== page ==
Ethical investing, also known as Socially Responsible Investing, corresponds to a type of investment strategy which balances both financial return and social/environmental good to bring about a positive change.
Socially responsible investing (SRI) is said to have been originated by the Quakers spiritual group in 1758, when the Quaker Philadelphia Yearly Meeting prohibited members from participating in the slave trade going on in America at the time. Spiritual and religious institutions have since then been the pioneer proponents of social investing.
John Wesley one of the founders of Methodism, made a sermon entitled “The Use of Money” (1770) where in a certain way he pointed out the key elements of social investing i.e. not to harm your neighbour through your business practices and to avoid industries like tanning and chemical production, which can harm the health of workers.
The modern history of Ethical Investment started in the 1980’s. From then and into the early ‘90s a handful of ethical funds emerged, forming what essentially was a cottage industry. One of them, the North Coast Ethical Credit Union Limited, was started in the Northern Rivers in 1990. Headquartered in the Lismore LGA, it was absorbed into Summerland Credit Union three years later. The latter entity has flourished and is an extensive supporter of local community endeavours.
One of the earliest funds emerged from the Earthbank Society which itself grew out of Permaculture. Almost all have since disappeared, except Australian Ethical. At that time the terminology chosen was Ethical Investment; this was more in keeping with UK nomenclature in contrast to America where Socially Responsible Investment (SRI) was typical.
By the early 2000s big conventional fund managers and financial institutions like BT, Colonial, Westpac and AMP showed interest in the sector. More marketing spin than anything, new products were often labeled Socially Responsible, Sustainable, Green, Eco or Environmental.
The ways monies can be invested to achieve what the consumer wants from an ethical or sustainable point of view can be done 5 ways as detailed below:-
● Negative screening – Avoiding companies and industry sectors that cause unnecessary harm to people, planet and animals (e.g. gambling, weapons, fossil fuels)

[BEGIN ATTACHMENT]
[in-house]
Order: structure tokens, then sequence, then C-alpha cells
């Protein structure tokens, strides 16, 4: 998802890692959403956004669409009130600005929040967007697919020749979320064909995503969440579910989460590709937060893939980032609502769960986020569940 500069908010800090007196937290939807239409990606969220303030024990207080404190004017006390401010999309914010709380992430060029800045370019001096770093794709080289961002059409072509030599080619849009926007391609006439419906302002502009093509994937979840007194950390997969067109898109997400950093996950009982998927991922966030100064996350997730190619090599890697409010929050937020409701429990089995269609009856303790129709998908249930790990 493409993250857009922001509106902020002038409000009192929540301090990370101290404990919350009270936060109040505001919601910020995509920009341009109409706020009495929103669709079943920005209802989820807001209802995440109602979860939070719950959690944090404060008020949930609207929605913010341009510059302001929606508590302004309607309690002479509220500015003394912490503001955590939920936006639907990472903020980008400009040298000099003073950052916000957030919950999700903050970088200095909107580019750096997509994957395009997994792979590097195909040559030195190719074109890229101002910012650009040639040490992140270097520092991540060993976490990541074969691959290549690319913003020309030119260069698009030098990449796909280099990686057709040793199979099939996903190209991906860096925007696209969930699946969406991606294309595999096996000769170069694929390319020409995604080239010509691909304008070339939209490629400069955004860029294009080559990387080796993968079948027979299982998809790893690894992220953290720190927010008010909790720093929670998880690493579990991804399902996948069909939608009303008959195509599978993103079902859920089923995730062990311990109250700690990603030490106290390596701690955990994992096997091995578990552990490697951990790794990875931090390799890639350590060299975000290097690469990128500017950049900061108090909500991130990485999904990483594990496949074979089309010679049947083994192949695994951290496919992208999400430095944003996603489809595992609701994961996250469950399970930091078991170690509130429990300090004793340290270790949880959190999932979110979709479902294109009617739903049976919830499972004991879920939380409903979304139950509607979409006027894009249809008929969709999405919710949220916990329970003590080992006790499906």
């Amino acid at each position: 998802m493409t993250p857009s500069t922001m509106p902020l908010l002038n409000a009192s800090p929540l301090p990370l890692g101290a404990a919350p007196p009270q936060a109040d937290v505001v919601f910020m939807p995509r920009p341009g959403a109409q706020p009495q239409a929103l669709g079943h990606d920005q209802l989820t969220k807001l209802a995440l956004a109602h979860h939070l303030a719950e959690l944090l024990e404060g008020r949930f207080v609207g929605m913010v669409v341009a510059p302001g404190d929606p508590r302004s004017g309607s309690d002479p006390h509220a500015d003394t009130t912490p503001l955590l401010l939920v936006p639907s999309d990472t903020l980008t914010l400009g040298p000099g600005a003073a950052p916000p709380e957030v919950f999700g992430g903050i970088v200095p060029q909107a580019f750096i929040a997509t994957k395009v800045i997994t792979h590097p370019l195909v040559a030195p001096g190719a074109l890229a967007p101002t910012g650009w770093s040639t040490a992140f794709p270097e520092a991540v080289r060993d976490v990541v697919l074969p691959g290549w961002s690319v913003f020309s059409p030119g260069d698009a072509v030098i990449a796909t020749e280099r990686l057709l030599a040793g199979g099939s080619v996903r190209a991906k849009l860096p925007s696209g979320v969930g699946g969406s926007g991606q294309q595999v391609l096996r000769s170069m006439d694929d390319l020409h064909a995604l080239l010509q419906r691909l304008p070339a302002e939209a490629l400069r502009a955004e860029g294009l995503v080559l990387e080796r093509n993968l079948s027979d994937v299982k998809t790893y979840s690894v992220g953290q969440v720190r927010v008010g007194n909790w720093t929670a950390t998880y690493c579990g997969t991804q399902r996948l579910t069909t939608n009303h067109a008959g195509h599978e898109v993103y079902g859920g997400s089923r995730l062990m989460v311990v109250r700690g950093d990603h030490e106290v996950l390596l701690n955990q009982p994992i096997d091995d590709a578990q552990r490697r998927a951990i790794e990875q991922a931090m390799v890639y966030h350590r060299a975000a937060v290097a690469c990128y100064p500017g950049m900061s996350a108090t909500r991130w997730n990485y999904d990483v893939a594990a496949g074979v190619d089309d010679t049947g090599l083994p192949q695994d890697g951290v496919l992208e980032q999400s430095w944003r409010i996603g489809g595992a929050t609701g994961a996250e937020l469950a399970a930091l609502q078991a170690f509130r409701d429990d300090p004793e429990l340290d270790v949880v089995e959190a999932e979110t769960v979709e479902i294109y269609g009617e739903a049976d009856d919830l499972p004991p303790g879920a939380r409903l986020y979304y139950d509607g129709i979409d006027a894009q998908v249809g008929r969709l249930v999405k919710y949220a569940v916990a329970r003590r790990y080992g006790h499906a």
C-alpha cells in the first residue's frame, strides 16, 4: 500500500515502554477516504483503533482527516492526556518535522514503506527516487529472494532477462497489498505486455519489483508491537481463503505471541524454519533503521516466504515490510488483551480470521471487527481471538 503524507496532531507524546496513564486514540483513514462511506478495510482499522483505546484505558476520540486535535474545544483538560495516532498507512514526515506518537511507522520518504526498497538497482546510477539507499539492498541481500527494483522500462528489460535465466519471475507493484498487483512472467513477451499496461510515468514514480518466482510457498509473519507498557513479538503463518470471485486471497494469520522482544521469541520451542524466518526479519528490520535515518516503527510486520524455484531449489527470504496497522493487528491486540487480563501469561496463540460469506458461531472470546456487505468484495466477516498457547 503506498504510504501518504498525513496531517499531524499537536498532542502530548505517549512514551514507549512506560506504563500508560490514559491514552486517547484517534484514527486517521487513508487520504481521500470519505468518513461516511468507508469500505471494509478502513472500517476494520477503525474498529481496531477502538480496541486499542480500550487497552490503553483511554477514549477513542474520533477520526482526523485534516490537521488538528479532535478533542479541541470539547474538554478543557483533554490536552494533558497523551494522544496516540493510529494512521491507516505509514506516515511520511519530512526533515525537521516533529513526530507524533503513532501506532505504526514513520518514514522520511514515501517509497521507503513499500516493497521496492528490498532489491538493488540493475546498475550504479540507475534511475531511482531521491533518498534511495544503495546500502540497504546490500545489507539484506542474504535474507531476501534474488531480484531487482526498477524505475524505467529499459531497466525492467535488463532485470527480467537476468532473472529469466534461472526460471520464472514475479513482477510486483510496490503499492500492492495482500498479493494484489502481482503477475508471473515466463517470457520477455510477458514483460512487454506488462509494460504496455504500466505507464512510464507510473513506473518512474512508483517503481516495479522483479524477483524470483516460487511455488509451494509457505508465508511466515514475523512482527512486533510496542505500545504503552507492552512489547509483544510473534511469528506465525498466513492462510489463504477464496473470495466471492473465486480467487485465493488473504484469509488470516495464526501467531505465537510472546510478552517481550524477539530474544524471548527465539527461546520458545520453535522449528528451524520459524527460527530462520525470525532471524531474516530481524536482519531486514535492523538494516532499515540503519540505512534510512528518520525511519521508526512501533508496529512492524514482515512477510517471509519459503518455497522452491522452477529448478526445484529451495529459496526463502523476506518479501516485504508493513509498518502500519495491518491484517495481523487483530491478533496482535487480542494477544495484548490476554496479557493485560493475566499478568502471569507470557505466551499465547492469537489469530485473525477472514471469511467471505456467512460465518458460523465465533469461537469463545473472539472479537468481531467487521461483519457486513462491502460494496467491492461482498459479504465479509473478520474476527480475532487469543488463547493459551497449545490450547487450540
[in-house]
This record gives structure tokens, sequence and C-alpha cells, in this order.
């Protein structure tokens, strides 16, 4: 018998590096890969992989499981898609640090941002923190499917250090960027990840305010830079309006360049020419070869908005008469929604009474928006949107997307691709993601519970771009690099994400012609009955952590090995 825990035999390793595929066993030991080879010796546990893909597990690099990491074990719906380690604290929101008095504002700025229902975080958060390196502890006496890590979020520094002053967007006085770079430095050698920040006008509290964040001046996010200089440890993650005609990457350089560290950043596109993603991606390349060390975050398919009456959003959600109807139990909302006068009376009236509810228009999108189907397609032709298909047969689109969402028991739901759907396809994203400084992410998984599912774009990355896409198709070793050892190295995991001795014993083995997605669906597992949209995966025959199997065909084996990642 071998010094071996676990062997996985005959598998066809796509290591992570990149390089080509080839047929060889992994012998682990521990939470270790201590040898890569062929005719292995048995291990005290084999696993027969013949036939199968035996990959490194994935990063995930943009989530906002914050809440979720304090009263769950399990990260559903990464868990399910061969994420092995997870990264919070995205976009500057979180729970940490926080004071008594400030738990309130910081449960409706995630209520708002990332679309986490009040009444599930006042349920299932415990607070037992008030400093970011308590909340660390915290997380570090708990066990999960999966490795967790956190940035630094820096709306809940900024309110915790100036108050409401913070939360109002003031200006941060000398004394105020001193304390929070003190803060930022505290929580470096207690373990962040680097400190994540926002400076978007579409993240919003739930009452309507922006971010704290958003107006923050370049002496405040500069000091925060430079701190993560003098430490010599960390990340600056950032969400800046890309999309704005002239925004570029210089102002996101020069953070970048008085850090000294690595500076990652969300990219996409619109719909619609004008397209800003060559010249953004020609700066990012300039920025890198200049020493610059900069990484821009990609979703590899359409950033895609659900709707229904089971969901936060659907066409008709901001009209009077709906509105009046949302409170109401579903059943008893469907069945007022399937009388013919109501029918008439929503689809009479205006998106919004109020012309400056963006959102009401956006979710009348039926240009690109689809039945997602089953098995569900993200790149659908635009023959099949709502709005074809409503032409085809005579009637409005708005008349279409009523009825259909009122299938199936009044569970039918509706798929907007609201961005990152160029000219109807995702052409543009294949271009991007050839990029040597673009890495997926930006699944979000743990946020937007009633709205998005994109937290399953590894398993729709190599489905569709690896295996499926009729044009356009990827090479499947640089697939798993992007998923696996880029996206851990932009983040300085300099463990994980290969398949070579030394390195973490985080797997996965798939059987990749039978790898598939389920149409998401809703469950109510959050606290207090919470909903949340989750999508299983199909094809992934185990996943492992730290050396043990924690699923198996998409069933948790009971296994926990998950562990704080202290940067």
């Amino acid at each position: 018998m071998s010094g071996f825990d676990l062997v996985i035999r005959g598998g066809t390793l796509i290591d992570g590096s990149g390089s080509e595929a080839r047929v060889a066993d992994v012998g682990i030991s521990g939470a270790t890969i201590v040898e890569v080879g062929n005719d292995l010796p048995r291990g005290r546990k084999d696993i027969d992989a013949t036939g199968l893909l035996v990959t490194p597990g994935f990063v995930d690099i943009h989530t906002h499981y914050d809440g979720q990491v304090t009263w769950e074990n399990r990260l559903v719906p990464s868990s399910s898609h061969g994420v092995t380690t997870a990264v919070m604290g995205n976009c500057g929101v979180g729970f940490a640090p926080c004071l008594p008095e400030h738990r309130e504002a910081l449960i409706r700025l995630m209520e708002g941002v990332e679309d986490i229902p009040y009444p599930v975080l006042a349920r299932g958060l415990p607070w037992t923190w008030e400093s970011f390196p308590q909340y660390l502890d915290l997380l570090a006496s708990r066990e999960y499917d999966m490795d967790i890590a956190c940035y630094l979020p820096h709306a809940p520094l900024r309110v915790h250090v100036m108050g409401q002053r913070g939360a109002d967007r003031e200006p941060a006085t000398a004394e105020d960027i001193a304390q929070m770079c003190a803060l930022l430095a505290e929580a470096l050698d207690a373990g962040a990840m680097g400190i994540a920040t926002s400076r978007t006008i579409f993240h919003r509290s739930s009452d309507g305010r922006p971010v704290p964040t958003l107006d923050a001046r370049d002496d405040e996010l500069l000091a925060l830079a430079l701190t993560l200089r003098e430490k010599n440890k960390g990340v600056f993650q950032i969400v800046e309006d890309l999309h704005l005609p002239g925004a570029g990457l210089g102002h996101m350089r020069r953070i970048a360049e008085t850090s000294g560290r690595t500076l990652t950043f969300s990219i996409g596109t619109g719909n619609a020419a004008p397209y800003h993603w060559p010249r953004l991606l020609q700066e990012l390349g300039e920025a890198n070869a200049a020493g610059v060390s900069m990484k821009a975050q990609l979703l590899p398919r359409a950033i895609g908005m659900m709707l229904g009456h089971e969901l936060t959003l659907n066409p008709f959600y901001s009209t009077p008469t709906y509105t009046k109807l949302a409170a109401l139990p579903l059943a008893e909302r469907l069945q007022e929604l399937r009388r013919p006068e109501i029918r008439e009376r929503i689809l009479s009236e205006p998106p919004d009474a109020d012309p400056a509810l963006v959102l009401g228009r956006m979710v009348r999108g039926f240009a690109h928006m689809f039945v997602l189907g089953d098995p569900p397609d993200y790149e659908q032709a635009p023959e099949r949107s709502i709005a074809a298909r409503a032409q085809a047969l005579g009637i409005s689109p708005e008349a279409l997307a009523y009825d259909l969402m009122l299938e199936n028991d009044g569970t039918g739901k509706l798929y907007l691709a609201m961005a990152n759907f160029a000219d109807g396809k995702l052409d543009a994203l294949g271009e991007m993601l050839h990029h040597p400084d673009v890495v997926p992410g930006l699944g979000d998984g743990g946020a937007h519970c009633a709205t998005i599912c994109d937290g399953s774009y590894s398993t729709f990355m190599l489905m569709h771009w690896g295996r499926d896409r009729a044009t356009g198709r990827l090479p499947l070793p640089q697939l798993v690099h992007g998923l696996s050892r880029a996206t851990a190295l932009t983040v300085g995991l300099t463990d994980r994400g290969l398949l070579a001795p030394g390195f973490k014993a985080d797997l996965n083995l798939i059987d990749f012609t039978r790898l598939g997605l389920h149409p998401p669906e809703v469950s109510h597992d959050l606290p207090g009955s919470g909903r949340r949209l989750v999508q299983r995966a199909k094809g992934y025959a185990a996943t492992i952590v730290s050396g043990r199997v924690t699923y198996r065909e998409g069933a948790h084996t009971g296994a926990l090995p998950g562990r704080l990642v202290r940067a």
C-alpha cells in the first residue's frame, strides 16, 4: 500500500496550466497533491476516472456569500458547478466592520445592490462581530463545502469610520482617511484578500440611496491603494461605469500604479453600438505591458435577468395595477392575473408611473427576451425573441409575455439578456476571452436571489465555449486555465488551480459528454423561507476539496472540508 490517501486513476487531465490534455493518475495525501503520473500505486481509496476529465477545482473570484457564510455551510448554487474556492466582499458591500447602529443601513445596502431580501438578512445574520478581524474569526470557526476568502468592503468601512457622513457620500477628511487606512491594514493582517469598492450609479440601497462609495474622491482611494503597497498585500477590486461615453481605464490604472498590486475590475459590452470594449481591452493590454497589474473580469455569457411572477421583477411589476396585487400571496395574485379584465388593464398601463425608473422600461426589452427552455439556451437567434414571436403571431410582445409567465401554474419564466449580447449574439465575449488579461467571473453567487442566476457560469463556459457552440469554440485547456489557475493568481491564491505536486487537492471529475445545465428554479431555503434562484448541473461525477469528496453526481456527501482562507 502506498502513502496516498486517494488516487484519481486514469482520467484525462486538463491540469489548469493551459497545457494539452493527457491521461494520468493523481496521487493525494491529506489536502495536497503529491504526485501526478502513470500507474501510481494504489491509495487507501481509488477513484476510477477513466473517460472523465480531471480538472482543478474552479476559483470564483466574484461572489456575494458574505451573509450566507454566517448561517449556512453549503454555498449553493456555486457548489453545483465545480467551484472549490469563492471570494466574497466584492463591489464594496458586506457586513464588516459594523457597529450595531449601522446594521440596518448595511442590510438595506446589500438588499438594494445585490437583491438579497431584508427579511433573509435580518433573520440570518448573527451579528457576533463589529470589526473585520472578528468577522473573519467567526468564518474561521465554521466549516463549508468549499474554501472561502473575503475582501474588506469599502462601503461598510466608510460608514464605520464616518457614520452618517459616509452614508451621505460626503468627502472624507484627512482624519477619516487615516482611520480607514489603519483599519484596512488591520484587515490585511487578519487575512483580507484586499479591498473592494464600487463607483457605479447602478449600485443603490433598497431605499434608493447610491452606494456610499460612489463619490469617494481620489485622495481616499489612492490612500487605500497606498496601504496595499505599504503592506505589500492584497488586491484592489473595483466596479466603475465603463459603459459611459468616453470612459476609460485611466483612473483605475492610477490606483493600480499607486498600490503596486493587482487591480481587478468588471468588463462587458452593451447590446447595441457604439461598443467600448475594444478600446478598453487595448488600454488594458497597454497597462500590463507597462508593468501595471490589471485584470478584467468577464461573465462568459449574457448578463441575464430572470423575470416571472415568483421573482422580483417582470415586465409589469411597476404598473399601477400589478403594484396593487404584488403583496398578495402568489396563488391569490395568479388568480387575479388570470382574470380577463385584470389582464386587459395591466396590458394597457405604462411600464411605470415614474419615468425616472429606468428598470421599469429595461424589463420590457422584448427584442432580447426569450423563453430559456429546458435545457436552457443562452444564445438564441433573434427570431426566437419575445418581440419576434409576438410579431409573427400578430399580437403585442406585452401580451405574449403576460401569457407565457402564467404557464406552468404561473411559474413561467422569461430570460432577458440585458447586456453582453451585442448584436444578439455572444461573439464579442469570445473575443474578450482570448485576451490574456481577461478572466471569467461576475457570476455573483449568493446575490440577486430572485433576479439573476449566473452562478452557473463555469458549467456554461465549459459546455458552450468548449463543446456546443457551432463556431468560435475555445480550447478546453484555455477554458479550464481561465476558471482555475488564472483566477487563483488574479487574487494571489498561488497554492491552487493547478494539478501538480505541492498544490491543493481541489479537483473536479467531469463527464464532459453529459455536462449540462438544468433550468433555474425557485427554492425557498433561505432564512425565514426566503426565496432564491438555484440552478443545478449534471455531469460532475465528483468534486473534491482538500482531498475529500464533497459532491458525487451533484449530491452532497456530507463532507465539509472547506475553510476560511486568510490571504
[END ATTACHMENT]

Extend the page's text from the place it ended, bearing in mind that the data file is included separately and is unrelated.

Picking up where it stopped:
● Positive screening – Seeking out companies and sectors that are progressing society (e.g. education, technology, healthcare)
● Sustainability themed investing – Focusing on assets that enable sustainable solutions (e.g. clean energy, forestry, sustainable water supply)
● Impact or Community investing – Providing finance to businesses with a clear social purpose, or providing capital to supply goods and services to underserved communities
● Corporate engagement – Influencing corporate behaviour through direct engagement with senior management and/or boards
According to the Responsible Investment Association of Australia (RIAA) their members which include all the major Ethical Investment companies and funds (incl Superannuation), hold over $9 trillion in assets. According to their data the returns for Ethical Investment are generally higher than the mainstream market. So perhaps one can have one’s cake and eat it too (RSPCA approved!)
UN Principles for Responsible Investment
The principles for responsible investment (PRI) were launched in 2006 after an initiative by Koffi Annan.
The 6 PRI are the following:
1. We will incorporate environmental, social and corporate governance (ESG) issues into investment analysis and decision-making processes. Signatories can follow the first principle by supporting the development of ESG-related tools, metrics and analyses and by encouraging research and analysis by service providers and academics on ESG-related issues.
2. We will be active owners and incorporate ESG issues into our ownership policies and practices. Signatories can follow the second principle by promoting and protecting shareholder rights and by engaging with companies on ESG issues.
3. We will seek appropriate disclosure on ESG issues by the entities in which we invest. Organizations can ask companies to integrate ESG components into their annual financial reports and request standardized reporting of ESG issues through tools such as the Global Reporting Initiative (GRI). The GRI is a sustainability reporting effort that asks organizations to disclose their impact on issues such as climate change, human rights, and corruption.
4. We will promote acceptance and implementation of the principles within the investment industry. Signatories can communicate their ESG expectations to service providers and revisit relationships with providers that do not adhere to ESG guidelines.
5. We will work together to enhance our effectiveness in implementing the principles. Organizations can collaborate to address new issues and support initiatives by sharing information, tools and resources.
6. We will each report on our activities and progress towards implementing the principles. Through this principle, organizations can raise awareness of ESG principles among stakeholders and beneficiaries.